Rocky Balboa completely returned the series to the authentic roots of the first Rocky. Mason “The Line” Dixon is an antagonist but hardly an arch villain. He’s simply a young champion who has yet to truly prove himself in the ring. He underestimates Rocky, but he’s not out to destroy the old guy. Last year’s Creed follows suit with another antagonist who isn’t arch. “Pretty” Ricky Conlan is facing prison time and comes across as someone who’s lived a hard, Liverpudlian life. He doesn’t respect Adonis Creed, but  only because he thinks he’s coasting on his father’s name. But as we discover, Conlan will give credit when credit’s due. He gives Adonis props after he goes the distance with him. Like Apollo, Conlan has a code of honor.

Action and sport films aren’t the only instances when arch characters may appear. Pretty much any kind of film can feature them.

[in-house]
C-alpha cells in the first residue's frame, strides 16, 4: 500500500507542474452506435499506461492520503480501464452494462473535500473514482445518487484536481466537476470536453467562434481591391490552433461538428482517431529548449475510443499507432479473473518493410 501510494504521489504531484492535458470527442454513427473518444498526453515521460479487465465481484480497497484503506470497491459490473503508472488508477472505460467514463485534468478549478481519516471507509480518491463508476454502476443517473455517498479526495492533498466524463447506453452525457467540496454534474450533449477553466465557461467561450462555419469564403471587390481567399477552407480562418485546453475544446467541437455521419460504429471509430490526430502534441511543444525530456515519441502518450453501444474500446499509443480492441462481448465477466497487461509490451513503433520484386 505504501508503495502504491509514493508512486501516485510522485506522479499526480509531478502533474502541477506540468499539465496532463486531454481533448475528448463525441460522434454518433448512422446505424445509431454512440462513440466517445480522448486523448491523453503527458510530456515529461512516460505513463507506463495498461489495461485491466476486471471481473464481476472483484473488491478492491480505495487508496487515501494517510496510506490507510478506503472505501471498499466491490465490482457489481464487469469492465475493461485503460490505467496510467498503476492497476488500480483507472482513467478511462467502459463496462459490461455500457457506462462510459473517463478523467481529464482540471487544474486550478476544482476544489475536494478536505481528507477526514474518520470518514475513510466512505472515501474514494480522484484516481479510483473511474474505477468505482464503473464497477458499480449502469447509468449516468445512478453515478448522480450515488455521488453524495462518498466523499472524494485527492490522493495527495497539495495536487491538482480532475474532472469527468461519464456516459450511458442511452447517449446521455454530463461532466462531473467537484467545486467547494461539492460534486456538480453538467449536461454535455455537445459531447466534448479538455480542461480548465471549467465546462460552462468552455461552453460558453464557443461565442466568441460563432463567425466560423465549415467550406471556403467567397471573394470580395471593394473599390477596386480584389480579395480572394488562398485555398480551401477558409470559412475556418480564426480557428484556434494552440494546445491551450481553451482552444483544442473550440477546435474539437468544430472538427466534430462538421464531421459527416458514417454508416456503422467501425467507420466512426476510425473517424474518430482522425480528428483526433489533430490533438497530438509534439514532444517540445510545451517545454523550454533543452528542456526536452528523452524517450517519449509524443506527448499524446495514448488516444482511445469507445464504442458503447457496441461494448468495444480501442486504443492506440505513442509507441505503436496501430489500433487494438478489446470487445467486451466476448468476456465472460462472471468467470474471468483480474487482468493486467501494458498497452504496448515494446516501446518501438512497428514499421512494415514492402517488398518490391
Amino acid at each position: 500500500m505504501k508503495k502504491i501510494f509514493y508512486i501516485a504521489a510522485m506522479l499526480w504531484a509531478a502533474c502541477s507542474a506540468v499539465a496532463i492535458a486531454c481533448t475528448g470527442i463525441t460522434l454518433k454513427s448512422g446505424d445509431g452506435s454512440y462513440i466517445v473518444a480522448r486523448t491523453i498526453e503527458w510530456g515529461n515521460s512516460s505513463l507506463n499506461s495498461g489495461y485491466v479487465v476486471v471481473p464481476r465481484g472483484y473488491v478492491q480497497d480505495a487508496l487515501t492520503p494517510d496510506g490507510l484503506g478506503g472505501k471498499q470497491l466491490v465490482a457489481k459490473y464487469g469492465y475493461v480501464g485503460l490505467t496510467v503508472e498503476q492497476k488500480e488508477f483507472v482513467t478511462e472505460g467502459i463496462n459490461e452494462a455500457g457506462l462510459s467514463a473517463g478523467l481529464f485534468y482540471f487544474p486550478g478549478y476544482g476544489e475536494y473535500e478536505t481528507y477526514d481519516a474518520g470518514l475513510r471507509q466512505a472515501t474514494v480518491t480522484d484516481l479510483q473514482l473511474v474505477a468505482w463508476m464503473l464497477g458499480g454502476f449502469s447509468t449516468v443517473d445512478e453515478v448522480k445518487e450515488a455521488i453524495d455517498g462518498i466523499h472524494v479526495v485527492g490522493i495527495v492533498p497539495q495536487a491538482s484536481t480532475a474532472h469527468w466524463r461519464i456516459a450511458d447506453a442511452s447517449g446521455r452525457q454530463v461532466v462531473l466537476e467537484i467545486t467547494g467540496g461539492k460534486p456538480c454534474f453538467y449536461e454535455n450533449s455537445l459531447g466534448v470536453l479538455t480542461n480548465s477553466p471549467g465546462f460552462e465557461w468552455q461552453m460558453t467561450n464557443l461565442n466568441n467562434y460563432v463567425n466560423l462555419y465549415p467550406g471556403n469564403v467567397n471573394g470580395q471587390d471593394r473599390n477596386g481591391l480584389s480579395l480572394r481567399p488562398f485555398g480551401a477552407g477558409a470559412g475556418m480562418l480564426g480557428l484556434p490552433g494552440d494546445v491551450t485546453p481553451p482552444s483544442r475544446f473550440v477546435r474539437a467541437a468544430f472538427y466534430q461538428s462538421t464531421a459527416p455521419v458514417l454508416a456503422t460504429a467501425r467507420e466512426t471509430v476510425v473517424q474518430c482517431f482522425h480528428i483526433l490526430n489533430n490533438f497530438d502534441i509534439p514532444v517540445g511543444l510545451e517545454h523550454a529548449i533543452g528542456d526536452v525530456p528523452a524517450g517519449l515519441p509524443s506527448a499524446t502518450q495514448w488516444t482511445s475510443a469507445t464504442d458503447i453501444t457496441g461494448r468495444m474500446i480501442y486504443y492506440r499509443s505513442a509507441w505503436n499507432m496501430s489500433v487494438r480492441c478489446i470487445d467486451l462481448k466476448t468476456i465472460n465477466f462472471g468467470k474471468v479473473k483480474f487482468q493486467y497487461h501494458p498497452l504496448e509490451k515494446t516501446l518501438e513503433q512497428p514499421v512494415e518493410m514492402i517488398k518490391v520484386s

The “Final Girl” is a popular arch type in horror films. Laurie Strode from the original Halloween is arguably the character that solidified the characteristics of the Final Girl. She’s the girl next-door. She abstains from sex and drugs. She’s vulnerable yet resourceful. In well-written horror films, it’s this resourcefulness that leads to her surviving her ordeal. Then again, sometimes she just gets lucky a lot of times. She survives simply because she’s the Final Girl. The character of Ellen Ripley has led to a spinoff Final Girl of sorts: The sci-fi action/adventure heroine. Ripley herself is not arch, because her character is complicated. She’s definitely not the girl next-door. She’s an intelligent, somewhat reserved woman, who takes her job as Warrant Officer on the spacecraft Nostromo seriously. In a pivotal scene in which the ship’s captain wants to bring an affected member of the crew back onto the ship, Ripley refuses them entrance. It’s a tough call, but it’s the right call. It doesn’t make her a character you necessarily like, but you respect her. This decision is subverted by another member of the crew, and before you know it there’s an alien on board. Throughout the film, Ripley proves herself to be the most intelligent and resourceful person on the ship. This is why she survives. But she’s not a super woman (not in the first film anyway). She’s just a smart, no nonsense woman struggling to stay alive. In addition to these characteristics, Sigourney Weaver’s grounded, nuanced performance helps Ripley to not feel arch. There also wasn’t a model for her character type before Alien. But as the decades roll on, we see more and more of the Ripley type in sci-fi action/adventure films. They’re all strong, resourceful heroines: Alice from the Resident Evil films, Selene from the Underworld films, Katniss in the Hunger Games, Rey in The Force Awakens, etc.